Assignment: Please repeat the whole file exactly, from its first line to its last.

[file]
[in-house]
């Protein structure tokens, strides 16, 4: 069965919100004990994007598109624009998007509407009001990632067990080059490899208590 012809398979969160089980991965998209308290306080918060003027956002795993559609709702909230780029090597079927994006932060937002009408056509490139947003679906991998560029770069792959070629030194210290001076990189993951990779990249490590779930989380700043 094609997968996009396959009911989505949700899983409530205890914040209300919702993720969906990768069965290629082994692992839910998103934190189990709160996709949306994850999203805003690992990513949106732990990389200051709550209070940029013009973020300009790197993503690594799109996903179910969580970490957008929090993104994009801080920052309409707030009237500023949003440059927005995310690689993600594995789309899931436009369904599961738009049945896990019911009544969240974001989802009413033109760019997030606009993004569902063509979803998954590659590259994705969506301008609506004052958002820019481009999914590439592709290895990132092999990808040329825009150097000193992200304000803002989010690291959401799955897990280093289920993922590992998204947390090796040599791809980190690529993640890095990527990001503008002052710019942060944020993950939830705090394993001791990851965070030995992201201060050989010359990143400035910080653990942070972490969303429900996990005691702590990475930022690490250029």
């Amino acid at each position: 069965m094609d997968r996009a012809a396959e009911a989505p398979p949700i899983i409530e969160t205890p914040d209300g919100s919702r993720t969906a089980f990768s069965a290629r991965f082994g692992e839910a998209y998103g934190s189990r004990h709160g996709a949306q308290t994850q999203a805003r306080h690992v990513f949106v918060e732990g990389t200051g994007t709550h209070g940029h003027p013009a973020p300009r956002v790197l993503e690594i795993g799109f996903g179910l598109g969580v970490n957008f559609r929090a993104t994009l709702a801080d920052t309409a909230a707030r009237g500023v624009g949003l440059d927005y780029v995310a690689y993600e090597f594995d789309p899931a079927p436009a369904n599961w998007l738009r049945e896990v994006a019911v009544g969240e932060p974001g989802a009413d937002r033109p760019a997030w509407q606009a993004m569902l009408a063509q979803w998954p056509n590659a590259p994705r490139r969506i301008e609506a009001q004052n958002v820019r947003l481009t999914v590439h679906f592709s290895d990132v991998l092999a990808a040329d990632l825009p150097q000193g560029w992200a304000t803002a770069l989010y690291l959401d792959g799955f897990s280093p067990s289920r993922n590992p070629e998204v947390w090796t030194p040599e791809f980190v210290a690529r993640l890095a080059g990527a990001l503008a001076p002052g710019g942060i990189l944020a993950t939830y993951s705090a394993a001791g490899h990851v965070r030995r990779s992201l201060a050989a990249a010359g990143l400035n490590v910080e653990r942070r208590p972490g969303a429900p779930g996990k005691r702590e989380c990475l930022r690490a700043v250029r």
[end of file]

[in-house]
């Protein structure tokens, strides 16, 4: 069965919100004990994007598109624009998007509407009001990632067990080059490899208590 012809398979969160089980991965998209308290306080918060003027956002795993559609709702909230780029090597079927994006932060937002009408056509490139947003679906991998560029770069792959070629030194210290001076990189993951990779990249490590779930989380700043 094609997968996009396959009911989505949700899983409530205890914040209300919702993720969906990768069965290629082994692992839910998103934190189990709160996709949306994850999203805003690992990513949106732990990389200051709550209070940029013009973020300009790197993503690594799109996903179910969580970490957008929090993104994009801080920052309409707030009237500023949003440059927005995310690689993600594995789309899931436009369904599961738009049945896990019911009544969240974001989802009413033109760019997030606009993004569902063509979803998954590659590259994705969506301008609506004052958002820019481009999914590439592709290895990132092999990808040329825009150097000193992200304000803002989010690291959401799955897990280093289920993922590992998204947390090796040599791809980190690529993640890095990527990001503008002052710019942060944020993950939830705090394993001791990851965070030995992201201060050989010359990143400035910080653990942070972490969303429900996990005691702590990475930022690490250029």
């Amino acid at each position: 069965m094609d997968r996009a012809a396959e009911a989505p398979p949700i899983i409530e969160t205890p914040d209300g919100s919702r993720t969906a089980f990768s069965a290629r991965f082994g692992e839910a998209y998103g934190s189990r004990h709160g996709a949306q308290t994850q999203a805003r306080h690992v990513f949106v918060e732990g990389t200051g994007t709550h209070g940029h003027p013009a973020p300009r956002v790197l993503e690594i795993g799109f996903g179910l598109g969580v970490n957008f559609r929090a993104t994009l709702a801080d920052t309409a909230a707030r009237g500023v624009g949003l440059d927005y780029v995310a690689y993600e090597f594995d789309p899931a079927p436009a369904n599961w998007l738009r049945e896990v994006a019911v009544g969240e932060p974001g989802a009413d937002r033109p760019a997030w509407q606009a993004m569902l009408a063509q979803w998954p056509n590659a590259p994705r490139r969506i301008e609506a009001q004052n958002v820019r947003l481009t999914v590439h679906f592709s290895d990132v991998l092999a990808a040329d990632l825009p150097q000193g560029w992200a304000t803002a770069l989010y690291l959401d792959g799955f897990s280093p067990s289920r993922n590992p070629e998204v947390w090796t030194p040599e791809f980190v210290a690529r993640l890095a080059g990527a990001l503008a001076p002052g710019g942060i990189l944020a993950t939830y993951s705090a394993a001791g490899h990851v965070r030995r990779s992201l201060a050989a990249a010359g990143l400035n490590v910080e653990r942070r208590p972490g969303a429900p779930g996990k005691r702590e989380c990475l930022r690490a700043v250029r």